“Umar Khurasani insisted the Tehrik-i-Taliban Pakistan followed what he called sunnat, or actions of Prophet Muhammad during wars. He said those who are saying the Peshawar attack was un-Islamic should read Sahih al-Bukhari, 5th Volume, Hadith No. 138.” – Ahmar Mustikhan
The Islamic terrorist outfit that carried out the bloodiest school massacre in world history Wednesday defended its action as being in line with what Prophet Muhammad, who Muslims believe was the last messenger of God, did with his enemies 1400 years ago. “At the time of the Bannu Qurayza massacre, Prophet Muhammad ordered only those children be killed whose pubic hairs have appeared,” said Umar Khurasani [Omar Khalid Khorasani], spokesperson for the Tehreek-e-Taliban Pakistan. Bannu Qurayza was a Jewish tribe that lived in present day Medina. Islamic history texts confirm 800 men and boys and one woman of the Qurayza tribe were beheaded. “Killing of children and women is according to the teachings of Prophet Muhammad; those who are objecting should study Sahih al-Bukhari,” Khurasani said. Khurasani insisted the TTP followed what he called sunnat, or actions of Prophet Muhammad during wars. He said those who are saying the Peshawar attack was un-Islamic should read Sahih al-Bukhari, 5th Volume, Hadith No. 138. Bukhari is considered to be one of the most authentic books on what Prophet Muhammad said and did during his lifetime. The TTP statement coincided with the television interview of Maulana Abdul Aziz, chief cleric at the Lal Mosque in Islamabad, who flatly refused to condemn the Peshawar attack during a television talk. But he did acknowledge the jihadists were prepared by Islamabad for jihad in Kashmir.
Many Pakistanis also noted with concern that none of the Arab countries uttered a single word of condemnation against the Peshawar attacks. Islam was first transported to what is now Pakistan and India by Arab marauders. “Pakistan buried 132 children. It failed a generation. The world mourns these Angels, but am waiting for that one ‘leader’ with a conscience to ask where are statements, vigils, condolences from the bloody Arabs!?” said Pakistani journalist Reema Abbasi, who authored Historic Temples in Pakistan: A call to conscience. Leaders in India, world’s largest democracy, which faces terror attacks from Pakistan on almost a daily basis in Kashmir, condemned the terror attack. “My heart goes out to everyone who lost their loved ones today. We share their pain & offer our deepest condolences,” Indian premier Narendra Modi tweeted. India’s home minister Rajnath Singh tweeted, “My heart goes out to the families of those children who got killed by the terrorists in Peshawar. I express my condolences to those families.” Likewise, Indian government spokesperson Syed Akbaruddin tweeted, “Our hearts go out to the grief-stricken families of the innocent children killed & injured in this barbaric attack in Peshawar.” However, since Pakistan is a roguish state in nature that nurtures global jihadists, a man with a $10 million bounty on his head and who works closely with Pakistan’s infamous Inter-Services Intelligence, Hafiz Saeed Ahmed, termed the attack a conspiracy of the Indian government. “If India can send troops to Afghanistan to help the US, then Mujahideen have every right to go to Kashmir and help their brethren. Kashmiris are clamouring for help and it is our duty to respond to their call,” Saeed was cited as saying in a report in the First Post. Wednesday Pakistan’s former coup leader India-born Gen Pervez Musharraf, in an interview with CNN, also blamed India along with Afghanistan for the terror attack. To the chagrin of many intellectuals in India and Pakistan, Musharraf, who started the Kargil war with India in 1999, was invited for delivering talks in India during the previous Congress government.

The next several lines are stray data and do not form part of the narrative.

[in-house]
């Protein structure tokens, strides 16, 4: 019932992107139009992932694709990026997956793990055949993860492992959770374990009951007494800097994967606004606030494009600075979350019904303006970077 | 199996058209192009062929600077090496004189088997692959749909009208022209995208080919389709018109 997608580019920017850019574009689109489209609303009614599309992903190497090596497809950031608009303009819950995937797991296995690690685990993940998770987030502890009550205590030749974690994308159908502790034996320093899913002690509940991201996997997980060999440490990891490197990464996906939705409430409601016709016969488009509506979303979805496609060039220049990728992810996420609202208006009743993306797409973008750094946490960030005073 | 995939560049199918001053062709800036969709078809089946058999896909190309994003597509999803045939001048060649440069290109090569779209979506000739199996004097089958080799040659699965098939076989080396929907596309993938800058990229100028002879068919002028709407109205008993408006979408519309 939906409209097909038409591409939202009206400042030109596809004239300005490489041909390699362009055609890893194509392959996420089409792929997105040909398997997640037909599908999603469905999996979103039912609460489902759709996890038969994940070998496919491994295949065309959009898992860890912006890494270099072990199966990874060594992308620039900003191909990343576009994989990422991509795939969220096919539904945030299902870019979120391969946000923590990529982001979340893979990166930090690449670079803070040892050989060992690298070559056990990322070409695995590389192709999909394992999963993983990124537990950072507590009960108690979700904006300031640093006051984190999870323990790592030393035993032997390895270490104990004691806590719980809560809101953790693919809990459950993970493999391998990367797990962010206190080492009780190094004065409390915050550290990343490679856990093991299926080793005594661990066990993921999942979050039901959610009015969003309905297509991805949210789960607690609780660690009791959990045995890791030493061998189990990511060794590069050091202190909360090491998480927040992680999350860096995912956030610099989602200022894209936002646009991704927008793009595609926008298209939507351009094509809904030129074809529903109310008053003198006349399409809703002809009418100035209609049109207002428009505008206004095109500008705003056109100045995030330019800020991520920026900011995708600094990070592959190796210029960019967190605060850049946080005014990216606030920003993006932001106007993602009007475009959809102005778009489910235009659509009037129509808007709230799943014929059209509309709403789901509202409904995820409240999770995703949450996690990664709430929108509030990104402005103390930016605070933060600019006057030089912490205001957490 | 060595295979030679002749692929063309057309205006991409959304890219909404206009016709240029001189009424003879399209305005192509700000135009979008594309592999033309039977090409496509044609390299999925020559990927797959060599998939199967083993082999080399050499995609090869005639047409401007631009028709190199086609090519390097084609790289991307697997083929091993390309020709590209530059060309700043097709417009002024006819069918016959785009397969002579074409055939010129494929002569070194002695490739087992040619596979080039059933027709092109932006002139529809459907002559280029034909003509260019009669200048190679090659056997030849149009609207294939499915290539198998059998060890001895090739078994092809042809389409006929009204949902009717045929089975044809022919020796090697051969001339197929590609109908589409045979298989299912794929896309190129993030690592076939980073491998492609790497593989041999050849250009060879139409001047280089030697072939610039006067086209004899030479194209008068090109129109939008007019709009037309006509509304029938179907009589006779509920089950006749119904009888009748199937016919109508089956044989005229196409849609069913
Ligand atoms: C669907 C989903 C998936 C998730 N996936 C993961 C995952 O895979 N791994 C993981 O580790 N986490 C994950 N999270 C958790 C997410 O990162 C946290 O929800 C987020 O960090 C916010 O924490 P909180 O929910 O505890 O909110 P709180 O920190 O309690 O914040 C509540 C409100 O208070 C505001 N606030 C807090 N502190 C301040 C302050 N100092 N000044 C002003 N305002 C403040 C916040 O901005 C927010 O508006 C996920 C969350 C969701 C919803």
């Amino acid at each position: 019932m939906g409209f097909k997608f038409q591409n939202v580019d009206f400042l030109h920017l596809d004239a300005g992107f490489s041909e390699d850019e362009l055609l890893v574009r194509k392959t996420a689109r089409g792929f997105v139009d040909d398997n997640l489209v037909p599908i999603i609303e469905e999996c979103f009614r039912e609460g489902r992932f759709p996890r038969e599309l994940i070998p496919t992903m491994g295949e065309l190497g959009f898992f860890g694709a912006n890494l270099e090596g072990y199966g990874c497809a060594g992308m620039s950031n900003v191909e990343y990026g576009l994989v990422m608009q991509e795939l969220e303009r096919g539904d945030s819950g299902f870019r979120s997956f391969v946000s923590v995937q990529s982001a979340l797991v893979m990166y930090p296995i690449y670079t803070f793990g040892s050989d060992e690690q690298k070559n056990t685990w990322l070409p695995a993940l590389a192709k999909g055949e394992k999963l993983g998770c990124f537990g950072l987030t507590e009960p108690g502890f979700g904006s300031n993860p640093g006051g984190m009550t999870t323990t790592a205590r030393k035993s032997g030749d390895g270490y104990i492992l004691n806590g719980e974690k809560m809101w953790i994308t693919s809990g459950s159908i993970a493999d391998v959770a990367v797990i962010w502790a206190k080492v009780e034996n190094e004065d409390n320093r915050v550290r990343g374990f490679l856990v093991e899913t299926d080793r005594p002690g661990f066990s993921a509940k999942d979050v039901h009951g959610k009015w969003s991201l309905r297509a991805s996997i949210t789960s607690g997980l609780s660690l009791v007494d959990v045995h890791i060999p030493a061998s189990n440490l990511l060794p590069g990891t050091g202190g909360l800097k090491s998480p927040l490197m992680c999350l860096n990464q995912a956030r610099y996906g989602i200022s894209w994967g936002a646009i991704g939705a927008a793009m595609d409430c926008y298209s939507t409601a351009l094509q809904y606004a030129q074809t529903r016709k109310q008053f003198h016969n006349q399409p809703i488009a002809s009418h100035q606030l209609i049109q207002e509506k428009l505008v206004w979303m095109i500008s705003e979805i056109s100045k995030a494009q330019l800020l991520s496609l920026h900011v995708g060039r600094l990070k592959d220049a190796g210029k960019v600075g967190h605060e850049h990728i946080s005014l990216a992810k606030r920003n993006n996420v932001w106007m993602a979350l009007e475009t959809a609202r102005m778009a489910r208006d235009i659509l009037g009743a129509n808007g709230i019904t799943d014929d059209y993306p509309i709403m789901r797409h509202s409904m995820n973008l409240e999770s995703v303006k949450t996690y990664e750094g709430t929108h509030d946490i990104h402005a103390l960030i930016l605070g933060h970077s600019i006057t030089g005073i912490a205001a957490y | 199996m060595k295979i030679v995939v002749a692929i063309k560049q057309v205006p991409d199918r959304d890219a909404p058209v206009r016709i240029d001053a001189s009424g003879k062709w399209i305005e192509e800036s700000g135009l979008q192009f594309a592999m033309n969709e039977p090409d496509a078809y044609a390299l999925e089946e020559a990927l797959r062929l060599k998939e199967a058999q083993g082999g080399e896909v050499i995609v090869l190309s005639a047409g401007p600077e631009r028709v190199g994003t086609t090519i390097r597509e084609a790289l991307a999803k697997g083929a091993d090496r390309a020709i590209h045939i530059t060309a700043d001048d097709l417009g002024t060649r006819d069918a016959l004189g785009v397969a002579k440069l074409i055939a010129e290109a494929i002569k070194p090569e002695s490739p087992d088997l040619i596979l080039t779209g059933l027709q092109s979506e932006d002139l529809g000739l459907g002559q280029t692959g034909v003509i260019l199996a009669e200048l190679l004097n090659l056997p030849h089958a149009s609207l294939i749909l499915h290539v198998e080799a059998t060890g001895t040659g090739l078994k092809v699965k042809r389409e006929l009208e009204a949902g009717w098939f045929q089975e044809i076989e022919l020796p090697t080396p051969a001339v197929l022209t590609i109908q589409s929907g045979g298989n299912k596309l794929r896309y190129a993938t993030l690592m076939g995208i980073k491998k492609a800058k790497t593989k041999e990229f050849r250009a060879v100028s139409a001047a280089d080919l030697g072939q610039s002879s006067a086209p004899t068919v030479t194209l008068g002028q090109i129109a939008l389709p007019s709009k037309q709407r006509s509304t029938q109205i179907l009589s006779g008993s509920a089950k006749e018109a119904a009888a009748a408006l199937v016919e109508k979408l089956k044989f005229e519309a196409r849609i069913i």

Meanwhile, Husain Haqqani, former Pakistani envoy to the U.S., who almost got killed by the ISI for allegedly issuing visas to Americans who tracked down bin Laden next door to Pakistan’s West Point, in an article in The Indian Express expressed hoped that the Pakistan premier spy service and the military which he called “deep establishment” would rethink their policy and move in a new direction. He said the Inter-Services Intelligence might feel reassured by commitments from the Haqqani Network, Mullah Omar’s Afghan Taliban and Lashkar-e-Toiba / Jamaat-ud-Dawa to not conduct militant operations inside Pakistan. “But there is no guarantee that these instruments of regional influence would not, in turn, support groups such as Sipah-e-Sahaba, Lashkar-e-Jhangvi and the Pakistani Taliban,” Haqqani said. – Examiner, 17 December 2014
» Ahmar Mustikhan is a journalist of long-standing from Balochistan, now residing in the greater Washington DC metropolitan area. In his professional career, he has worked for leading newspaper groups in Pakistan, United Arab Emirates and the United States.